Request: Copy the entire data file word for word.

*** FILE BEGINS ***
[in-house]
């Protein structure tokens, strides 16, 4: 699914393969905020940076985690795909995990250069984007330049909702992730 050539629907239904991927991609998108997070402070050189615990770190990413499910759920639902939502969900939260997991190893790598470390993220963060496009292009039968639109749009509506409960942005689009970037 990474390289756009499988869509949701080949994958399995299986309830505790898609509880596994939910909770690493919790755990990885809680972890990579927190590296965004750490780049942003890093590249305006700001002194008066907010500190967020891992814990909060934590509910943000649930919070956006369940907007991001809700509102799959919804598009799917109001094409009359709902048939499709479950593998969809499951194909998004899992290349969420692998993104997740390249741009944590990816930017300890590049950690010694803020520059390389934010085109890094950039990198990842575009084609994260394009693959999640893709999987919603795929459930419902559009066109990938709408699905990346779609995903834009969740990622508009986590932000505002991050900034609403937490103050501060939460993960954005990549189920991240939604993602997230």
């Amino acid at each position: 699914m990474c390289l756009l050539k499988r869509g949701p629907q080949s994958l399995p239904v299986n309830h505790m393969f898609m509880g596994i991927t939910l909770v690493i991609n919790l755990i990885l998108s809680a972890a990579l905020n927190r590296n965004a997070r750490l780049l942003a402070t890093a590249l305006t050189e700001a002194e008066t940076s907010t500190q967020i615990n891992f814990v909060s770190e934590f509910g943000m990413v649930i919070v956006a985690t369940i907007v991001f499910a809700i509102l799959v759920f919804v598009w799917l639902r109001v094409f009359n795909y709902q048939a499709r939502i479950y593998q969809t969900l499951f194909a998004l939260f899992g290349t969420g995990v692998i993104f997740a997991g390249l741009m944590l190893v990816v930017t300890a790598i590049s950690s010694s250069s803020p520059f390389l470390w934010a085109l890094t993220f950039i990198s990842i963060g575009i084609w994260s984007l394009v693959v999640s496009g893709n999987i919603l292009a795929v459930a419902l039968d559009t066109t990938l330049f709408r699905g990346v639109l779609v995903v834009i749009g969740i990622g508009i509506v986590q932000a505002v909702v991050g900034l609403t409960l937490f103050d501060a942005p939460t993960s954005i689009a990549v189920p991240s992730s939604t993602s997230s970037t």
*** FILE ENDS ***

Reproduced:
[in-house]
């Protein structure tokens, strides 16, 4: 699914393969905020940076985690795909995990250069984007330049909702992730 050539629907239904991927991609998108997070402070050189615990770190990413499910759920639902939502969900939260997991190893790598470390993220963060496009292009039968639109749009509506409960942005689009970037 990474390289756009499988869509949701080949994958399995299986309830505790898609509880596994939910909770690493919790755990990885809680972890990579927190590296965004750490780049942003890093590249305006700001002194008066907010500190967020891992814990909060934590509910943000649930919070956006369940907007991001809700509102799959919804598009799917109001094409009359709902048939499709479950593998969809499951194909998004899992290349969420692998993104997740390249741009944590990816930017300890590049950690010694803020520059390389934010085109890094950039990198990842575009084609994260394009693959999640893709999987919603795929459930419902559009066109990938709408699905990346779609995903834009969740990622508009986590932000505002991050900034609403937490103050501060939460993960954005990549189920991240939604993602997230």
């Amino acid at each position: 699914m990474c390289l756009l050539k499988r869509g949701p629907q080949s994958l399995p239904v299986n309830h505790m393969f898609m509880g596994i991927t939910l909770v690493i991609n919790l755990i990885l998108s809680a972890a990579l905020n927190r590296n965004a997070r750490l780049l942003a402070t890093a590249l305006t050189e700001a002194e008066t940076s907010t500190q967020i615990n891992f814990v909060s770190e934590f509910g943000m990413v649930i919070v956006a985690t369940i907007v991001f499910a809700i509102l799959v759920f919804v598009w799917l639902r109001v094409f009359n795909y709902q048939a499709r939502i479950y593998q969809t969900l499951f194909a998004l939260f899992g290349t969420g995990v692998i993104f997740a997991g390249l741009m944590l190893v990816v930017t300890a790598i590049s950690s010694s250069s803020p520059f390389l470390w934010a085109l890094t993220f950039i990198s990842i963060g575009i084609w994260s984007l394009v693959v999640s496009g893709n999987i919603l292009a795929v459930a419902l039968d559009t066109t990938l330049f709408r699905g990346v639109l779609v995903v834009i749009g969740i990622g508009i509506v986590q932000a505002v909702v991050g900034l609403t409960l937490f103050d501060a942005p939460t993960s954005i689009a990549v189920p991240s992730s939604t993602s997230s970037t």